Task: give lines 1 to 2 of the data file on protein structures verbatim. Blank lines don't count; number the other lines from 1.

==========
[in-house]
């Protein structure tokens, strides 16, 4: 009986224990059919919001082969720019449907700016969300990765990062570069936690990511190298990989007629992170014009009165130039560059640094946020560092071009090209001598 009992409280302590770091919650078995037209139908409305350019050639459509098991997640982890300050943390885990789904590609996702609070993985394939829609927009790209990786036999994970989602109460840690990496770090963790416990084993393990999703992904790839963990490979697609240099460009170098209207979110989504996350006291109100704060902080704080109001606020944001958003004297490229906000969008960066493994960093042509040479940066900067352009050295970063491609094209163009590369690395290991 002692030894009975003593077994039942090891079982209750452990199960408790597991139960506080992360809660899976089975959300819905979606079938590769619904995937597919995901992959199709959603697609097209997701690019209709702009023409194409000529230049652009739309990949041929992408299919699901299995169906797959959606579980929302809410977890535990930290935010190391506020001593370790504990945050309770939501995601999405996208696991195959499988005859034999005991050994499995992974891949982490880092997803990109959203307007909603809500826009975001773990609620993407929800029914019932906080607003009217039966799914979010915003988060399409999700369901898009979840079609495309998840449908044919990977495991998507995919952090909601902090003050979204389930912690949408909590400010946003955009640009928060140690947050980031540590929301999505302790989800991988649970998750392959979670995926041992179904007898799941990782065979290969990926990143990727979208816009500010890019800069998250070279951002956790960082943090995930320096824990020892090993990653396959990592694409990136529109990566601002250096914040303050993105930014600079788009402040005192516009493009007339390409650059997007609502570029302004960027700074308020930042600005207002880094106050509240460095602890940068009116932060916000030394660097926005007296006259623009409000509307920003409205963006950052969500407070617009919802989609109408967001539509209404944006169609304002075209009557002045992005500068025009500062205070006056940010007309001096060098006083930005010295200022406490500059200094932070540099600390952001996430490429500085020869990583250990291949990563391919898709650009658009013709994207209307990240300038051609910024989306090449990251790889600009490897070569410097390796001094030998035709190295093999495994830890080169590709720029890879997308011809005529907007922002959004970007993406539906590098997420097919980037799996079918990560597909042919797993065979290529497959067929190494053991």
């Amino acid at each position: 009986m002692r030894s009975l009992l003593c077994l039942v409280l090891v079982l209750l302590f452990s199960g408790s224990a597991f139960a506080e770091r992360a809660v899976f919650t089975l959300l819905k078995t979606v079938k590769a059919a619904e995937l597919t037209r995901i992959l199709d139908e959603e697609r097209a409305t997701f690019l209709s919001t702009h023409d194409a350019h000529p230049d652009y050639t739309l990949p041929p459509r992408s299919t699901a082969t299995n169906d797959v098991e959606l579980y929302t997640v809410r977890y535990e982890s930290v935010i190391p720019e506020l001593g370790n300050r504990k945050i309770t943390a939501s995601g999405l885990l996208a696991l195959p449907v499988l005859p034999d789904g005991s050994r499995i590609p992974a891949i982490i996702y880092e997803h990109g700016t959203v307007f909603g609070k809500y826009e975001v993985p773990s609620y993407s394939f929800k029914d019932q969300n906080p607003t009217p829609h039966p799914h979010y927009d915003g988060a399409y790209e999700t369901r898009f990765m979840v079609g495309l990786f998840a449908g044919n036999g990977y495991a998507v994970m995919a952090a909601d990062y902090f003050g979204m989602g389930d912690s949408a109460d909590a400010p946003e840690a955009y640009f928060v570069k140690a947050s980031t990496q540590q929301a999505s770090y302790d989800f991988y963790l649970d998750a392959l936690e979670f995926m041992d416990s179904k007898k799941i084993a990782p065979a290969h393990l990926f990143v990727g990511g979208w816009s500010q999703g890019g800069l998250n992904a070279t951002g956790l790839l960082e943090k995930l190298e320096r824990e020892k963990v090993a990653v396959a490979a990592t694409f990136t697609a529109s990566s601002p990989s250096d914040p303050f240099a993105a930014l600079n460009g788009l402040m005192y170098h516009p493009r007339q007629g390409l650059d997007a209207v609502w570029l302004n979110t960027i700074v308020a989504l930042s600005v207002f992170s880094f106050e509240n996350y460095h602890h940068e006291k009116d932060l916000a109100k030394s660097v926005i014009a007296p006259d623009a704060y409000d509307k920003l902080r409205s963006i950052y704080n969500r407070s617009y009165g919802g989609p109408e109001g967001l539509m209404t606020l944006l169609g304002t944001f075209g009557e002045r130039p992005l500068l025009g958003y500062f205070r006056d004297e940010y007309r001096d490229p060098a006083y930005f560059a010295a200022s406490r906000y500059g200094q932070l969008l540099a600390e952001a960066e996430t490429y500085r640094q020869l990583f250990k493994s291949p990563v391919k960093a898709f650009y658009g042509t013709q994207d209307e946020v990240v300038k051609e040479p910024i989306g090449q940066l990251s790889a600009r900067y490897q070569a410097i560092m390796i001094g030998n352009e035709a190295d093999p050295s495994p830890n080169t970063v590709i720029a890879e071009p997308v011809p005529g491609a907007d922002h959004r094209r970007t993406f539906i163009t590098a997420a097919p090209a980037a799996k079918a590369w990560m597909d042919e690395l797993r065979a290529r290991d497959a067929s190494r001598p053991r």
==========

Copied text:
[in-house]
């Protein structure tokens, strides 16, 4: 009986224990059919919001082969720019449907700016969300990765990062570069936690990511190298990989007629992170014009009165130039560059640094946020560092071009090209001598 009992409280302590770091919650078995037209139908409305350019050639459509098991997640982890300050943390885990789904590609996702609070993985394939829609927009790209990786036999994970989602109460840690990496770090963790416990084993393990999703992904790839963990490979697609240099460009170098209207979110989504996350006291109100704060902080704080109001606020944001958003004297490229906000969008960066493994960093042509040479940066900067352009050295970063491609094209163009590369690395290991 002692030894009975003593077994039942090891079982209750452990199960408790597991139960506080992360809660899976089975959300819905979606079938590769619904995937597919995901992959199709959603697609097209997701690019209709702009023409194409000529230049652009739309990949041929992408299919699901299995169906797959959606579980929302809410977890535990930290935010190391506020001593370790504990945050309770939501995601999405996208696991195959499988005859034999005991050994499995992974891949982490880092997803990109959203307007909603809500826009975001773990609620993407929800029914019932906080607003009217039966799914979010915003988060399409999700369901898009979840079609495309998840449908044919990977495991998507995919952090909601902090003050979204389930912690949408909590400010946003955009640009928060140690947050980031540590929301999505302790989800991988649970998750392959979670995926041992179904007898799941990782065979290969990926990143990727979208816009500010890019800069998250070279951002956790960082943090995930320096824990020892090993990653396959990592694409990136529109990566601002250096914040303050993105930014600079788009402040005192516009493009007339390409650059997007609502570029302004960027700074308020930042600005207002880094106050509240460095602890940068009116932060916000030394660097926005007296006259623009409000509307920003409205963006950052969500407070617009919802989609109408967001539509209404944006169609304002075209009557002045992005500068025009500062205070006056940010007309001096060098006083930005010295200022406490500059200094932070540099600390952001996430490429500085020869990583250990291949990563391919898709650009658009013709994207209307990240300038051609910024989306090449990251790889600009490897070569410097390796001094030998035709190295093999495994830890080169590709720029890879997308011809005529907007922002959004970007993406539906590098997420097919980037799996079918990560597909042919797993065979290529497959067929190494053991």